Previously, I reported that a Tufts University researcher found that soda and sweet drinks are the biggest source of of calories for most Americans.
Another research paper (or "Invited Commentary" titled "Are soft drinks a scapegoat for childhood obesity?" in the May Journal of Pediatrics) revealed that U.S. adolescents swig down, on average, nearly two 12-ounce servings per day or the equivalent of 20 teaspoons of sugar and 300 calories.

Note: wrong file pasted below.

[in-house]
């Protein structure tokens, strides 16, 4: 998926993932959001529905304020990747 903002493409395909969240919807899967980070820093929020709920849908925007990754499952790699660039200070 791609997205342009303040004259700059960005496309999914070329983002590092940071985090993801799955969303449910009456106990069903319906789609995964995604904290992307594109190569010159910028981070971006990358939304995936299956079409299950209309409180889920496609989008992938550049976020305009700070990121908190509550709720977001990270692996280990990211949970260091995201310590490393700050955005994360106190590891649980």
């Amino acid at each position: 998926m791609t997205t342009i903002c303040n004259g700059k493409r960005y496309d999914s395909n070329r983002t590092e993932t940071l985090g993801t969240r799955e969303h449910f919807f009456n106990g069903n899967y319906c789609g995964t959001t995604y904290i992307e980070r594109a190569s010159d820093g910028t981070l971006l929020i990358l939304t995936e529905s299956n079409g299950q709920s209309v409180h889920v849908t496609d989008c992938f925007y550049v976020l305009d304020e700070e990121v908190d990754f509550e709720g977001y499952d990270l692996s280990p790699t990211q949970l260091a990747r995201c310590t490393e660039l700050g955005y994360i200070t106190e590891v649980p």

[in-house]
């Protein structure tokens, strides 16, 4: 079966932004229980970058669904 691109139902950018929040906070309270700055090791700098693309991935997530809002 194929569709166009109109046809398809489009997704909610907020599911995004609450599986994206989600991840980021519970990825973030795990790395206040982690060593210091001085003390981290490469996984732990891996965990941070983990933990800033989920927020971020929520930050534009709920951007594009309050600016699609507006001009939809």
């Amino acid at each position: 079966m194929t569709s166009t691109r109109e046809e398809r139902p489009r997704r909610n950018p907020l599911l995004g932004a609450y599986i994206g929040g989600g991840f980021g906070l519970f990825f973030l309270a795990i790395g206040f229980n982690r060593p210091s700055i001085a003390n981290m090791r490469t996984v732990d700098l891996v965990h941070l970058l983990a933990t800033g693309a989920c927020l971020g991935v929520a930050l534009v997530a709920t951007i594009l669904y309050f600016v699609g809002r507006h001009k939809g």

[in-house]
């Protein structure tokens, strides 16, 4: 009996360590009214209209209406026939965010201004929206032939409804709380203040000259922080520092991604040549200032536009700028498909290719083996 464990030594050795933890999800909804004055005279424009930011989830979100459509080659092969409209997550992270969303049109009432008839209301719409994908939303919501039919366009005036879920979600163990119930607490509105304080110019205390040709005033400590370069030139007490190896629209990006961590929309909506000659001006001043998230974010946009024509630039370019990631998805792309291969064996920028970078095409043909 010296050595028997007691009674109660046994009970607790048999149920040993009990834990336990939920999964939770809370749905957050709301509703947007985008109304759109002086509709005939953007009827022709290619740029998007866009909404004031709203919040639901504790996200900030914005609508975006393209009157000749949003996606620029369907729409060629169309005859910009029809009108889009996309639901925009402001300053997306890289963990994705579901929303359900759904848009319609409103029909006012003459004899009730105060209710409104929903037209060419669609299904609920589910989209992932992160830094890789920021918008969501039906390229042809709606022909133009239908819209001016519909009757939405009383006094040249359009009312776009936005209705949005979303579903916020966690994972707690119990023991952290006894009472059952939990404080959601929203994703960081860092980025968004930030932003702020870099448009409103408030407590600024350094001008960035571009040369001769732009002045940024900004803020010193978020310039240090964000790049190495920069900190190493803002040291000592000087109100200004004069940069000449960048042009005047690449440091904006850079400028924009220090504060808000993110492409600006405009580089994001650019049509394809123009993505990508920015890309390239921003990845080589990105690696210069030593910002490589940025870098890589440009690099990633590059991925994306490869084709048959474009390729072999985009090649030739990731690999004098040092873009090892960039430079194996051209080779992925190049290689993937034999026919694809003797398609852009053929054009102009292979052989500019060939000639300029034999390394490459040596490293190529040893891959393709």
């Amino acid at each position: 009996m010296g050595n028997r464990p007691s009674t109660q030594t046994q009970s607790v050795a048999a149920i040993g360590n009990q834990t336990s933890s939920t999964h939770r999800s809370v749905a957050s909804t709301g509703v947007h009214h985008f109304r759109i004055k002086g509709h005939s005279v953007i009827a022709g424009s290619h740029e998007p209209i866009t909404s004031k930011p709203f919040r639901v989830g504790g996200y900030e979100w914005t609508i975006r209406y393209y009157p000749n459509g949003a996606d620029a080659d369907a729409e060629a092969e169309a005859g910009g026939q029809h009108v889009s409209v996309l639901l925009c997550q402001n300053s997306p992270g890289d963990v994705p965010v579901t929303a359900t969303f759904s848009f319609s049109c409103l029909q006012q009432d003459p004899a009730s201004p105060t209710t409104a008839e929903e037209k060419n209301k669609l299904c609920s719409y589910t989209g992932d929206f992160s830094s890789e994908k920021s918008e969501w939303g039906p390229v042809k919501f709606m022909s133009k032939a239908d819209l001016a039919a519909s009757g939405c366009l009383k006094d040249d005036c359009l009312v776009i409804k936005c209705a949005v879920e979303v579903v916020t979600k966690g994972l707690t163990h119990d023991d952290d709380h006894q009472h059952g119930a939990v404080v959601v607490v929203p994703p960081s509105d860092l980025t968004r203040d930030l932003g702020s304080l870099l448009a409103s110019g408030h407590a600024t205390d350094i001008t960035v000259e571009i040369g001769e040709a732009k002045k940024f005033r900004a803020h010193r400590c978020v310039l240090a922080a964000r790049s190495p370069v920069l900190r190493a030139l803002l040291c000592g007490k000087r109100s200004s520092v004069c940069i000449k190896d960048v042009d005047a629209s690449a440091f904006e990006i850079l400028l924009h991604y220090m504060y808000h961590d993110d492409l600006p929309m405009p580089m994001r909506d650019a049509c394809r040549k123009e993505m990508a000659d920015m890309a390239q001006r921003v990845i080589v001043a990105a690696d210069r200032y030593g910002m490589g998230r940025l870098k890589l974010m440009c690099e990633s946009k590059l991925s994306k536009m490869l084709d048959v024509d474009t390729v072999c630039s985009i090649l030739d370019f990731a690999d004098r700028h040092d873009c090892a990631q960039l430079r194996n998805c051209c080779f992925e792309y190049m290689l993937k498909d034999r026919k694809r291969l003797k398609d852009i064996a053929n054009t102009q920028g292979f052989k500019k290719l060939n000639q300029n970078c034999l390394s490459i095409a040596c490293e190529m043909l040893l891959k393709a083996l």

But a quarter of all teens drink even more -- chugging as many as four servings of sugary drinks a day or 40 teaspoons of sugar and 600 calories.
They also found that "sweetened soft drinks amount to 40% of all added sugars in a child's diet and with the addition of fruit drinks, more than 50%."